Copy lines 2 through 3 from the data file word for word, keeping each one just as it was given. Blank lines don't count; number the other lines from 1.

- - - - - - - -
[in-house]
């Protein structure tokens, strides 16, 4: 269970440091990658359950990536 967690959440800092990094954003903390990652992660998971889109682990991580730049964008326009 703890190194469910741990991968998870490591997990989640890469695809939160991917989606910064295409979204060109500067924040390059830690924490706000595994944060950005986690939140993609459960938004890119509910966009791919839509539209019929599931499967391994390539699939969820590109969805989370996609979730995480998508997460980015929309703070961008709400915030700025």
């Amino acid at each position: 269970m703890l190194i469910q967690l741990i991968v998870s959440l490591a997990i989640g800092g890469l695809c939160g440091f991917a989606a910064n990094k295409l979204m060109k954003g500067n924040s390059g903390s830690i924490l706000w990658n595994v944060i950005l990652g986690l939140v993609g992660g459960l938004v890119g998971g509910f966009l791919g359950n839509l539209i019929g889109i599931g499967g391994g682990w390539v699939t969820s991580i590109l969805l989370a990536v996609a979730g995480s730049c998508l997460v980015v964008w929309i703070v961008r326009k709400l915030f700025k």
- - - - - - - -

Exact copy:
């Protein structure tokens, strides 16, 4: 269970440091990658359950990536 967690959440800092990094954003903390990652992660998971889109682990991580730049964008326009 703890190194469910741990991968998870490591997990989640890469695809939160991917989606910064295409979204060109500067924040390059830690924490706000595994944060950005986690939140993609459960938004890119509910966009791919839509539209019929599931499967391994390539699939969820590109969805989370996609979730995480998508997460980015929309703070961008709400915030700025």
């Amino acid at each position: 269970m703890l190194i469910q967690l741990i991968v998870s959440l490591a997990i989640g800092g890469l695809c939160g440091f991917a989606a910064n990094k295409l979204m060109k954003g500067n924040s390059g903390s830690i924490l706000w990658n595994v944060i950005l990652g986690l939140v993609g992660g459960l938004v890119g998971g509910f966009l791919g359950n839509l539209i019929g889109i599931g499967g391994g682990w390539v699939t969820s991580i590109l969805l989370a990536v996609a979730g995480s730049c998508l997460v980015v964008w929309i703070v961008r326009k709400l915030f700025k």